Second, safeguard possible access to the environment by locating all SolarWinds Orion instances and remediating according to vendor guidance.
Q: Describe your “Shake the tree” actionable insights approach, please.
Israeli: A lateral movement hygiene-and-detection exercise, which we call “shake the tree,” is beneficial for all at-risk organizations. This exercise has four elements:
1. Credential and pathway hygiene
Almost all significant attacks necessitate lateral movement from the entry point to the final target. To achieve this, an attacker needs both credentials and available connections between systems. The attacker prefers to move through the network using native system tools and connectivity – the “living off the land” tactic.
In an average workday, cached credentials and connections proliferate within a network. The access footprint changes continually as users log in and out, change roles, access resources and restart systems. On occasion, people intentionally gain access they shouldn’t have, but most connectivity and high-value cached credentials result from ordinary authorized activity.
Once attackers are inside the network, they use tools to automate and accelerate credential harvesting, network discovery and privilege escalation. The broader the access footprint, the more pathways an attacker has to reach their target–and the faster they can do damage. Assessing and removing unnecessary privileged credentials and connections will reduce the attack surface for this attack and others, which will improve the success security tools and teams have in detecting lateral movement and other suspicious activities.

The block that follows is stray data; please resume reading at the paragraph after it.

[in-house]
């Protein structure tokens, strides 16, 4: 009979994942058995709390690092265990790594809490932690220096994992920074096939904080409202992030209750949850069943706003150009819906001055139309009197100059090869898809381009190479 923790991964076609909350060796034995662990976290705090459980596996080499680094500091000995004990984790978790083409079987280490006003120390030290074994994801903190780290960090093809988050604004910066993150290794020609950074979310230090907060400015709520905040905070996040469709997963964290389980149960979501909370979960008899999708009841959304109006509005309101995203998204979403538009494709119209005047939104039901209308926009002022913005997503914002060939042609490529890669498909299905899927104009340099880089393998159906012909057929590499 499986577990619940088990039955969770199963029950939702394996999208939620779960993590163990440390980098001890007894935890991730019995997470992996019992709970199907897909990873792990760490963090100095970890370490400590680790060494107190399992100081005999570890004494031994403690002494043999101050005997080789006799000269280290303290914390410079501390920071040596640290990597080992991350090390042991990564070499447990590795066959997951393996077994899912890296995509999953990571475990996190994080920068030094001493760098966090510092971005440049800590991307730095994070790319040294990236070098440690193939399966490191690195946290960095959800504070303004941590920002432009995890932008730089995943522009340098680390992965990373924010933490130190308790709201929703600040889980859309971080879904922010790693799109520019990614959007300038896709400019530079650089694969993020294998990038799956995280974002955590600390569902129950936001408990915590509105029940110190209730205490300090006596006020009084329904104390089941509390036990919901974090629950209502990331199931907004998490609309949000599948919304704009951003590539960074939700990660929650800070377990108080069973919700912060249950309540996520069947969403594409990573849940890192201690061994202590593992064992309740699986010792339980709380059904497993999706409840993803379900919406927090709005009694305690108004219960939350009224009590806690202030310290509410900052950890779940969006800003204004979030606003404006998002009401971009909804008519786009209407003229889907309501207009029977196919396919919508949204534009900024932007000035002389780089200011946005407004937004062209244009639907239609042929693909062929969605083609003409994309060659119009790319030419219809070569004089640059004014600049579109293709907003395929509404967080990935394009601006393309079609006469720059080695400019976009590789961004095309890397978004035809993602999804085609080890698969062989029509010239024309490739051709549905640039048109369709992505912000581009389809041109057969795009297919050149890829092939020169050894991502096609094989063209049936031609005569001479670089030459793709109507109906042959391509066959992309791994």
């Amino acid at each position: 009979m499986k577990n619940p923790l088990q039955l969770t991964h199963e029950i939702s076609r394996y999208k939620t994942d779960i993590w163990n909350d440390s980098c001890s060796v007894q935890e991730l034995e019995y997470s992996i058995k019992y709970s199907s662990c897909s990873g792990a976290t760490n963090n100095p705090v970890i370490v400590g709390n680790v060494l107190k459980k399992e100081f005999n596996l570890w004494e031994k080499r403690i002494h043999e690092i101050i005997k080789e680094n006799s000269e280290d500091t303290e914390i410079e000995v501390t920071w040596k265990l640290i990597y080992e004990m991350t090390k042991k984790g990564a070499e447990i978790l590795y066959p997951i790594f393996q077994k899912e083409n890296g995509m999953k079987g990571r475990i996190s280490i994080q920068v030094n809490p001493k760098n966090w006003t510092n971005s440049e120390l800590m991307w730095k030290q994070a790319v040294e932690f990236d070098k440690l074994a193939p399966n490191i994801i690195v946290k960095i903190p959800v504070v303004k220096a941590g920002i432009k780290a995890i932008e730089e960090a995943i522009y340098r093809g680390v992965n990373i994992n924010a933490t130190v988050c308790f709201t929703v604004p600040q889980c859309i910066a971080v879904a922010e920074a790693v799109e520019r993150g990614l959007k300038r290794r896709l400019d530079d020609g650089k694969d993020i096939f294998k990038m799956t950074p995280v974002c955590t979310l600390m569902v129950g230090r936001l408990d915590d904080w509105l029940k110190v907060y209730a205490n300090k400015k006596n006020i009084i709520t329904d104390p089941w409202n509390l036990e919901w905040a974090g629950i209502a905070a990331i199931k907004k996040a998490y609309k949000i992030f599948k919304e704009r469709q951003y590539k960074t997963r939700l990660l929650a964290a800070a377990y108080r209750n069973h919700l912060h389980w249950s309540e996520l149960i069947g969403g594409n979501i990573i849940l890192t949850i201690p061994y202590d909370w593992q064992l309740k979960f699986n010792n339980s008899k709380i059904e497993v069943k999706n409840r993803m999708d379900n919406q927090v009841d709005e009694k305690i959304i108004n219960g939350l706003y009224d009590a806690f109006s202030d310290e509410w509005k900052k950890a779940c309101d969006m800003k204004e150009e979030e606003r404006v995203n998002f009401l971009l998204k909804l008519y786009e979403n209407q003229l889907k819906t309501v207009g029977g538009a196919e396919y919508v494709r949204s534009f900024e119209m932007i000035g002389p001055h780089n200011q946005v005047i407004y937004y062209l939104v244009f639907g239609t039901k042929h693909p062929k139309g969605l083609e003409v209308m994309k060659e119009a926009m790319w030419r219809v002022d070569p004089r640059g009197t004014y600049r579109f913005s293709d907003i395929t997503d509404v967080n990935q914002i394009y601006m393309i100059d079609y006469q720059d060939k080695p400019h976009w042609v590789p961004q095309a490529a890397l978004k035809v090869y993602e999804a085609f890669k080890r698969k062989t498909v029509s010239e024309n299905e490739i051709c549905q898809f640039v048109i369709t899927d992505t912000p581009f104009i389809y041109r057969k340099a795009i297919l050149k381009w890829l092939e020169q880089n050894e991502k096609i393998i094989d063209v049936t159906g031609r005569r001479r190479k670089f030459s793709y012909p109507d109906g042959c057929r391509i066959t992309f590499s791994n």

2. Lateral movement detection
Create a plan to continuously detect any suspicious lateral movement. Don’t rely on security controls that don’t specialize in lateral movement detection, because they can yield inaccurate results. We recommend using a solution that specializes in lateral movement detection to ensure detection accuracy.
3. Reset administrator credentials
Reset all administrator passwords after completing the hygiene and lateral movement detection steps. When you do this, bad actors lose their access and are forced to move laterally and gather new privileged credentials to keep leveraging their presence on the network.
You might be tempted to take a shortcut and simply perform a password reset to prevent privilege escalation and access to key data. But it’s hard to reset every password (e.g., cached). Following these steps in order ensures that all passwords are cleared from stored locations and that the process succeeds.
4. Monitor lateral movement
Because the bad actor may work on a schedule of several days, weeks, or even months to do reconnaissance and attempt lateral movement, maintain your detection activities for an extended period–preferably within a permanent detection capability. Make sure your lateral movement detection includes detailed telemetry for the attacker so that someone can analyze their activities and tactics, and then implement targeted detection and prevention measures.